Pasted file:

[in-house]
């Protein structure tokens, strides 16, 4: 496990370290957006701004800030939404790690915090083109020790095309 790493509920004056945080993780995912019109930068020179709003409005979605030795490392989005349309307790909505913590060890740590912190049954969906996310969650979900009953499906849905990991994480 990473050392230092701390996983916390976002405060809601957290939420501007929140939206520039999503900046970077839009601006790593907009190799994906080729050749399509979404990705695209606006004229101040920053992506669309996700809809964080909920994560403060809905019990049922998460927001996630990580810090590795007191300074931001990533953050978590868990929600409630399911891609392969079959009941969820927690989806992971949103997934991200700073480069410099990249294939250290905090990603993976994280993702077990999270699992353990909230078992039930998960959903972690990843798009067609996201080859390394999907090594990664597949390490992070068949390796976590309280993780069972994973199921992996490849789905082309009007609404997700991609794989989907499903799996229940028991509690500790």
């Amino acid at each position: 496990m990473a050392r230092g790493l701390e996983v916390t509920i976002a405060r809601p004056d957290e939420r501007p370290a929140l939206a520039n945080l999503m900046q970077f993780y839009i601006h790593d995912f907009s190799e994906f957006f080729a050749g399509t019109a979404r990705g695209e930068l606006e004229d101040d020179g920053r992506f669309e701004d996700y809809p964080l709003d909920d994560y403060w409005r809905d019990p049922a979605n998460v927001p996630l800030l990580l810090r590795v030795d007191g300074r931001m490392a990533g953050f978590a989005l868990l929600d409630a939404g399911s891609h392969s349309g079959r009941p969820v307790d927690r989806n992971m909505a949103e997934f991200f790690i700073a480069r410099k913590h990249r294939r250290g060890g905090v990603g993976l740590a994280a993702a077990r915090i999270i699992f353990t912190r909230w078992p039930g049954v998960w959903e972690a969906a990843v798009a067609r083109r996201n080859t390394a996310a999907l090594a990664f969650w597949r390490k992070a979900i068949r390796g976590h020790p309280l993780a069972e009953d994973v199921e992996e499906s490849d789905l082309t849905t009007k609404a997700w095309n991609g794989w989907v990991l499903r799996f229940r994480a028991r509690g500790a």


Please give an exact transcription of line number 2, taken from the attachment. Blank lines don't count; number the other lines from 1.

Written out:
């Protein structure tokens, strides 16, 4: 496990370290957006701004800030939404790690915090083109020790095309 790493509920004056945080993780995912019109930068020179709003409005979605030795490392989005349309307790909505913590060890740590912190049954969906996310969650979900009953499906849905990991994480 990473050392230092701390996983916390976002405060809601957290939420501007929140939206520039999503900046970077839009601006790593907009190799994906080729050749399509979404990705695209606006004229101040920053992506669309996700809809964080909920994560403060809905019990049922998460927001996630990580810090590795007191300074931001990533953050978590868990929600409630399911891609392969079959009941969820927690989806992971949103997934991200700073480069410099990249294939250290905090990603993976994280993702077990999270699992353990909230078992039930998960959903972690990843798009067609996201080859390394999907090594990664597949390490992070068949390796976590309280993780069972994973199921992996490849789905082309009007609404997700991609794989989907499903799996229940028991509690500790």